These meal and rest breaks are counted as part of working hours, and employees are free to do whatever they choose during their break period to recharge. If a work shift is six hours or less, the meal break can be waived if the employee and employer agree to do away with it.
Additionally, if an employee’s responsibilities prevent them from taking a meal break, their employer must compensate them for the hour worked and the missed lunch break.
So, if you earn $30 per hour, and your California employer fails to give you a lunch break, they’ll owe you $60 — $30 for the missed meal break, and $30 for the hour worked for each day you don’t take your meal break.
The California Fair Employment and Housing Act
California has long been a leader in fostering workplace inclusion and diversity.
The state’s Fair Employment and Housing Act (FEHA), passed in 1959, protects employees from being discriminated against based on factors such as race, gender, age, religion, disability, and sexual orientation.
FEHA applies to all aspects of employment, including hiring, promotions, and termination.
The California labor law also requires businesses to provide a work environment free from harassment such as sexual harassment, verbal abuse, and other forms of mistreatment.
To deter sexual harassment, California employers with 5+ employees must conduct sexual harassment prevention training every two years for their supervisors and staff members. The course should cover the identification and reporting of harassment cases.
Employers are also expected to take prompt and appropriate action if harassment complaints arise, fostering a respectful and inclusive workplace.
CA Employees’ Family and Medical Leave
Balancing your professional and personal life is vital, and California’s labor laws recognize this by providing family and medical leave provisions.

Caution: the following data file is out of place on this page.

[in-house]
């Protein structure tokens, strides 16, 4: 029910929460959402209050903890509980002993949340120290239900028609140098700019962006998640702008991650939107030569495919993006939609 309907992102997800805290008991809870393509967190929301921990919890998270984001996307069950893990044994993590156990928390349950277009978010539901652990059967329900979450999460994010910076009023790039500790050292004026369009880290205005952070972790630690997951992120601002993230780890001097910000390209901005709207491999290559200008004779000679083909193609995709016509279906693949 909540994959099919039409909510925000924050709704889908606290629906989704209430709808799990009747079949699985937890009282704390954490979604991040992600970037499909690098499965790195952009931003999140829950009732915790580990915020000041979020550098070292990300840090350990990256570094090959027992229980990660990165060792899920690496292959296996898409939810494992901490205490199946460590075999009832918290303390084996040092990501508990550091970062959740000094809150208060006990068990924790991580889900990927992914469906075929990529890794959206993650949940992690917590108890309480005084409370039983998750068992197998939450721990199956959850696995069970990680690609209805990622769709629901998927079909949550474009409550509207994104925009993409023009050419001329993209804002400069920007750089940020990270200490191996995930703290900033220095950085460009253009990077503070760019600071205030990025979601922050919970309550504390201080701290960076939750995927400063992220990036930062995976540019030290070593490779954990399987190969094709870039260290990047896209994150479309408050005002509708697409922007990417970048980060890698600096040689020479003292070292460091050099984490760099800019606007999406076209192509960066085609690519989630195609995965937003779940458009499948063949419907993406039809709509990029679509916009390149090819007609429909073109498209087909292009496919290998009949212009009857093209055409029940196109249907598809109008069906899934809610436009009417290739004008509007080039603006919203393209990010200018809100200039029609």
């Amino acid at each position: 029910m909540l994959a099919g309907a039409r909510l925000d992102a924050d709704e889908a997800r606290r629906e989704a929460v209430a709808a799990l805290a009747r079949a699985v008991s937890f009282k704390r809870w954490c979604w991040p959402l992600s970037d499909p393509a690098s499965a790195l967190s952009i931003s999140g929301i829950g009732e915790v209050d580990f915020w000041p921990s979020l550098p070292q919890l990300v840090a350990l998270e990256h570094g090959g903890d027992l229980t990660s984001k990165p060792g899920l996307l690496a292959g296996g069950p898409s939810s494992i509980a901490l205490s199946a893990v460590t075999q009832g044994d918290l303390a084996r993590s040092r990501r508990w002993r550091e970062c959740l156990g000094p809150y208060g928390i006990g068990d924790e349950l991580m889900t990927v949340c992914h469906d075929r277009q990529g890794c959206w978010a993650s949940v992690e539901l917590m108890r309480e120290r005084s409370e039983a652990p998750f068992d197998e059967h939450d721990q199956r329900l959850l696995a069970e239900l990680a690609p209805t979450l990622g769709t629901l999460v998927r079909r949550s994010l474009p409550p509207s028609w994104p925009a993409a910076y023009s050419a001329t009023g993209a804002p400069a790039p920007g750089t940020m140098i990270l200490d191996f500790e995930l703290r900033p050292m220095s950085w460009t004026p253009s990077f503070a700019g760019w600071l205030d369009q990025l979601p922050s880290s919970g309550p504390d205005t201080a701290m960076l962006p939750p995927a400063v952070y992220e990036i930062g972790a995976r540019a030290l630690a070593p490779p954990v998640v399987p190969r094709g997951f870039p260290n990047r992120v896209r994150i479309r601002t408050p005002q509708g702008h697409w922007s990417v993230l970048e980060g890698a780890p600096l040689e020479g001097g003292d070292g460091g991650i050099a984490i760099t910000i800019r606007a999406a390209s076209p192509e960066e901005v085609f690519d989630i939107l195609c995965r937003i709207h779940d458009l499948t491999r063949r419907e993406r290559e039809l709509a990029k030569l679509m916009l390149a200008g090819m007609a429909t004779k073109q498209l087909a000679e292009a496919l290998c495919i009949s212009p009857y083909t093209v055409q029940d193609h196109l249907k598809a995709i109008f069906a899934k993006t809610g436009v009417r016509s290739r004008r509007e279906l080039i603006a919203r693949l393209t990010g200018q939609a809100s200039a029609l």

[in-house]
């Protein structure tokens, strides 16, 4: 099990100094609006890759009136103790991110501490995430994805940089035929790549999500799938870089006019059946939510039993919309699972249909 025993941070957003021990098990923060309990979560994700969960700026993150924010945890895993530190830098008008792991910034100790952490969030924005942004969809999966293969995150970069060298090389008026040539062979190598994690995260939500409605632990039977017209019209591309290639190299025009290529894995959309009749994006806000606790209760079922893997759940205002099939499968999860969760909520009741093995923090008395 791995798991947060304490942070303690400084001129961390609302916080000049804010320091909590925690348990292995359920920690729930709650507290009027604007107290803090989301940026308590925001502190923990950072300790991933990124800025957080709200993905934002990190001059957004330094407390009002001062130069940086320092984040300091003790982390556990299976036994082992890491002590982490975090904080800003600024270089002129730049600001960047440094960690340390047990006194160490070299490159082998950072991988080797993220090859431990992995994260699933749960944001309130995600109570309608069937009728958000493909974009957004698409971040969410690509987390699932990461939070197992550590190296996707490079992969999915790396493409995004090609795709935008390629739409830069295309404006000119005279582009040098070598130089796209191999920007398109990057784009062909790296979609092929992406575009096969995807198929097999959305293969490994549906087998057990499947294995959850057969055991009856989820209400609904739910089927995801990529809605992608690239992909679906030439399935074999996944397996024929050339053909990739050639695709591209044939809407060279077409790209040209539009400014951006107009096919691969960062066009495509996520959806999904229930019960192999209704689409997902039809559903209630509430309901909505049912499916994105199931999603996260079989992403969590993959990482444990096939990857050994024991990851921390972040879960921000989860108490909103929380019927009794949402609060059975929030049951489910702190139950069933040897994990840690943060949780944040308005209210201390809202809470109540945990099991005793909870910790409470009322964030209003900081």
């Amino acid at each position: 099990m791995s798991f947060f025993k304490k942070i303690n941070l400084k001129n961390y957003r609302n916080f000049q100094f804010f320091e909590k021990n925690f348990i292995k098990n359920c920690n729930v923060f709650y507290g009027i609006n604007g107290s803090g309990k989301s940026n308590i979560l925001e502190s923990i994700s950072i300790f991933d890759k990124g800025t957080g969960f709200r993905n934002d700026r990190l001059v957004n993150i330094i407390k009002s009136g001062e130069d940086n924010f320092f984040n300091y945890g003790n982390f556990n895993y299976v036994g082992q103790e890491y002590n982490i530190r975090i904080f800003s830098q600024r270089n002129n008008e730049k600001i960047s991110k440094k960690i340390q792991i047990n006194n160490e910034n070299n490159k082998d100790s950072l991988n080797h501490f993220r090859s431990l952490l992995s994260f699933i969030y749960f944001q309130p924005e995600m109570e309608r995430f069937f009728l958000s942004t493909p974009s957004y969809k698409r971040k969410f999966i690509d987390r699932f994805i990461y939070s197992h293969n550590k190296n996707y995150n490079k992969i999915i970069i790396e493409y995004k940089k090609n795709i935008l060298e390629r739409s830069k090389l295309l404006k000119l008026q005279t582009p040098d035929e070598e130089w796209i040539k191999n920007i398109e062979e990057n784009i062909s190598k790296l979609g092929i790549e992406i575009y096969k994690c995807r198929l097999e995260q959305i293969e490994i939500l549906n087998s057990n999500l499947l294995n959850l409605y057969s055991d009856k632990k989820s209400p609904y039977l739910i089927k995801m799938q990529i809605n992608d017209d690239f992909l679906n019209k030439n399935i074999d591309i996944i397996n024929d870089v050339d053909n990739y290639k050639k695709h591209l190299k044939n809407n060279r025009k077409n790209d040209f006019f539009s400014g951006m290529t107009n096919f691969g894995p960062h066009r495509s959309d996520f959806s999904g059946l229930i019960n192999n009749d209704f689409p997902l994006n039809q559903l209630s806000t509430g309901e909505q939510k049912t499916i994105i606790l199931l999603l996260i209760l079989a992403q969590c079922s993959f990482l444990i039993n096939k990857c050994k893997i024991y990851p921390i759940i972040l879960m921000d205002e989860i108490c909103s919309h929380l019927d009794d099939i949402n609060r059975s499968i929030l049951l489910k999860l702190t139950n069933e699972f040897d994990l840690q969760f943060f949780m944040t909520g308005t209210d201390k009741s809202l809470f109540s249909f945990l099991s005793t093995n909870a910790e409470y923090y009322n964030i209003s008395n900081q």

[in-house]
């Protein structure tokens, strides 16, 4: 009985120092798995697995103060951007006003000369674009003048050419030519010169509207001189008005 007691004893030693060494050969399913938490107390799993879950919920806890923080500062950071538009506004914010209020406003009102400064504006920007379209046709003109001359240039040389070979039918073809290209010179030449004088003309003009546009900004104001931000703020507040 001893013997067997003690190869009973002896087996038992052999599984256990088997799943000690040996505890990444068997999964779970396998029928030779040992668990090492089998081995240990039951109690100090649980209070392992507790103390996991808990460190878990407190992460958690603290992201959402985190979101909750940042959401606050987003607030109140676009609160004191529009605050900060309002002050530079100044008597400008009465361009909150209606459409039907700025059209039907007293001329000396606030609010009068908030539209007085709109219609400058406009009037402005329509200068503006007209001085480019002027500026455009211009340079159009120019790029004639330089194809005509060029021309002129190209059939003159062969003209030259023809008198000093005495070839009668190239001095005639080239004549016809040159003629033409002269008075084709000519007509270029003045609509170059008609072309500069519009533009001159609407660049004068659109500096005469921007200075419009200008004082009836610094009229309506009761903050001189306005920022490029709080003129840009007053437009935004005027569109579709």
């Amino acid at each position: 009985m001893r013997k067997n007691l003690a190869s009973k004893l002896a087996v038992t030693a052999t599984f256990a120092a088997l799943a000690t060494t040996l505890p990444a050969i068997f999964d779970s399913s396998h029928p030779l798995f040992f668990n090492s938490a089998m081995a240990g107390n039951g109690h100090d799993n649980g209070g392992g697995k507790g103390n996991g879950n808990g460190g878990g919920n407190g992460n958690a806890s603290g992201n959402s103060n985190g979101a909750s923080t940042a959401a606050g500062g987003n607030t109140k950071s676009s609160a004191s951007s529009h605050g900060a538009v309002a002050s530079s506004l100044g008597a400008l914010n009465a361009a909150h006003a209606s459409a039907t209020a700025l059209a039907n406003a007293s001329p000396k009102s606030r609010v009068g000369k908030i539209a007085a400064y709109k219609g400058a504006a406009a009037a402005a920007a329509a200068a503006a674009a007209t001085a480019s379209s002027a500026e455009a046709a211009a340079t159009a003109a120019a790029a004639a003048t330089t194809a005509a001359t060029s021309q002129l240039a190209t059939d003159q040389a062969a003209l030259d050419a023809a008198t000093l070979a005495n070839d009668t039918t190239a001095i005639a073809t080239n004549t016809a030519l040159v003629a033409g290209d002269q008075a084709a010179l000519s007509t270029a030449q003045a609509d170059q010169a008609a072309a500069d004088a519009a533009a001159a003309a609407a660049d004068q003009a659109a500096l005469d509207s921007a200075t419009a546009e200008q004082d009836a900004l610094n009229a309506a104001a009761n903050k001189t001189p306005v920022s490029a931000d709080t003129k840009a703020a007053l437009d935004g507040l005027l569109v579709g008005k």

The California Family Rights Act (CFRA) allows eligible employees to take up to 3 months of unpaid, job-protected leave in a 12-month period for reasons such as bonding with a newborn or adopted baby, caring for a family member with a serious health condition, or addressing their own health condition.
To be eligible for this sort of leave, an employee must have worked for an organization for at least one year and completed at least 1,250 work hours in the last 12 months.
Gallagher Krich, APC: Experienced California Employment Attorneys
Are you an employee seeking to protect your workplace rights or an employer in need of expert advice on how to comply with California labor laws? For knowledgeable legal counsel, contact Gallagher Krich, APC.
With over 30 years of combined employment law experience, we are well-equipped to answer any California labor law questions you have and handle any labor law issue you’re currently facing, including wage and hour violations, discrimination, harassment, wrongful termination, worker’s compensation, and more.
Contact us now at (858) 926-5797 or fill out our online contact form to schedule a free consultation to help you understand your rights and obligations under California labor laws and gain clarity on your legal standing if you’re involved in a California labor law dispute!